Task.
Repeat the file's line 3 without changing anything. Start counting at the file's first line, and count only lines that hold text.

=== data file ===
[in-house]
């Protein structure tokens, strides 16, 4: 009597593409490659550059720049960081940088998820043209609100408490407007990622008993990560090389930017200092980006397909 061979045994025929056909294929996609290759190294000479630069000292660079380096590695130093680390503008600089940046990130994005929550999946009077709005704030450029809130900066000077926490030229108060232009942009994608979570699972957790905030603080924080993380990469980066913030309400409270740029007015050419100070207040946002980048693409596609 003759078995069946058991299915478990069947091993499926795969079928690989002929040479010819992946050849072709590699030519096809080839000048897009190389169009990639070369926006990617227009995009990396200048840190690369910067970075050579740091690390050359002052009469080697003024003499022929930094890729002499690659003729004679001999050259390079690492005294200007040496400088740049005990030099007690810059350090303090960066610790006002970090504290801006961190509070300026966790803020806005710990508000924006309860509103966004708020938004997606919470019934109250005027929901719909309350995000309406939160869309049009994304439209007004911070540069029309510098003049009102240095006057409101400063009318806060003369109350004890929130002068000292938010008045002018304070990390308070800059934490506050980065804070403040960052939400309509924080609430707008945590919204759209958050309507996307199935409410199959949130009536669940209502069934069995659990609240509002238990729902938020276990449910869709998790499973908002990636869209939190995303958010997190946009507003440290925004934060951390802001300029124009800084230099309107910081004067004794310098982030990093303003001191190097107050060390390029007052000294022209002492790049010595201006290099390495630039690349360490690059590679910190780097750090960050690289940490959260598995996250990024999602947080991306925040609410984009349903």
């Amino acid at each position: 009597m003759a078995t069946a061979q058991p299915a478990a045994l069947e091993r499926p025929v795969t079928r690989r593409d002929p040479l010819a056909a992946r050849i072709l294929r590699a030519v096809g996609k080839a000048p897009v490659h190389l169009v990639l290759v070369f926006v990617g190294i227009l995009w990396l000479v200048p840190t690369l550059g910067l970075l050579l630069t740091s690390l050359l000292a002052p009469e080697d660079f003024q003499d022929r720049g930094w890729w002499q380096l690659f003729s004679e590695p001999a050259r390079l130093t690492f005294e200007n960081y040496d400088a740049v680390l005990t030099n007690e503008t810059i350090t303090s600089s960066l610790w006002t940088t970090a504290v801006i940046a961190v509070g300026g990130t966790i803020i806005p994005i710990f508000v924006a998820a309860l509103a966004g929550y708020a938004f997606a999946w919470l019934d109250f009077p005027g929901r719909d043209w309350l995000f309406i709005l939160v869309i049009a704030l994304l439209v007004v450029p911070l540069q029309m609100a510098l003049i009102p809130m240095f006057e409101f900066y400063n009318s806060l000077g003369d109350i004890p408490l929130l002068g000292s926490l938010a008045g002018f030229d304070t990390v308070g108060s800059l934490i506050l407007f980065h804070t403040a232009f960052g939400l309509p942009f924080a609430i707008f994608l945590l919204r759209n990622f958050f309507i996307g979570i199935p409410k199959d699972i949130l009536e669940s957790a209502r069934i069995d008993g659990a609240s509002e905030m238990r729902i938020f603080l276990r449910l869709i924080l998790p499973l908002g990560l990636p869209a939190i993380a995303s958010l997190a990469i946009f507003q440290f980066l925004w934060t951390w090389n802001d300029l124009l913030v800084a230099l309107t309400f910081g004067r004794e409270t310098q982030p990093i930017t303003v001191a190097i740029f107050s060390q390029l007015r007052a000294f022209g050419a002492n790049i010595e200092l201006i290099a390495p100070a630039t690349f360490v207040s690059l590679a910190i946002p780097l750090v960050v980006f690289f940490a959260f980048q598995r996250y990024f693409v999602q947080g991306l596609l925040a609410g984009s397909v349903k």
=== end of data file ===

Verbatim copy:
């Amino acid at each position: 009597m003759a078995t069946a061979q058991p299915a478990a045994l069947e091993r499926p025929v795969t079928r690989r593409d002929p040479l010819a056909a992946r050849i072709l294929r590699a030519v096809g996609k080839a000048p897009v490659h190389l169009v990639l290759v070369f926006v990617g190294i227009l995009w990396l000479v200048p840190t690369l550059g910067l970075l050579l630069t740091s690390l050359l000292a002052p009469e080697d660079f003024q003499d022929r720049g930094w890729w002499q380096l690659f003729s004679e590695p001999a050259r390079l130093t690492f005294e200007n960081y040496d400088a740049v680390l005990t030099n007690e503008t810059i350090t303090s600089s960066l610790w006002t940088t970090a504290v801006i940046a961190v509070g300026g990130t966790i803020i806005p994005i710990f508000v924006a998820a309860l509103a966004g929550y708020a938004f997606a999946w919470l019934d109250f009077p005027g929901r719909d043209w309350l995000f309406i709005l939160v869309i049009a704030l994304l439209v007004v450029p911070l540069q029309m609100a510098l003049i009102p809130m240095f006057e409101f900066y400063n009318s806060l000077g003369d109350i004890p408490l929130l002068g000292s926490l938010a008045g002018f030229d304070t990390v308070g108060s800059l934490i506050l407007f980065h804070t403040a232009f960052g939400l309509p942009f924080a609430i707008f994608l945590l919204r759209n990622f958050f309507i996307g979570i199935p409410k199959d699972i949130l009536e669940s957790a209502r069934i069995d008993g659990a609240s509002e905030m238990r729902i938020f603080l276990r449910l869709i924080l998790p499973l908002g990560l990636p869209a939190i993380a995303s958010l997190a990469i946009f507003q440290f980066l925004w934060t951390w090389n802001d300029l124009l913030v800084a230099l309107t309400f910081g004067r004794e409270t310098q982030p990093i930017t303003v001191a190097i740029f107050s060390q390029l007015r007052a000294f022209g050419a002492n790049i010595e200092l201006i290099a390495p100070a630039t690349f360490v207040s690059l590679a910190i946002p780097l750090v960050v980006f690289f940490a959260f980048q598995r996250y990024f693409v999602q947080g991306l596609l925040a609410g984009s397909v349903k």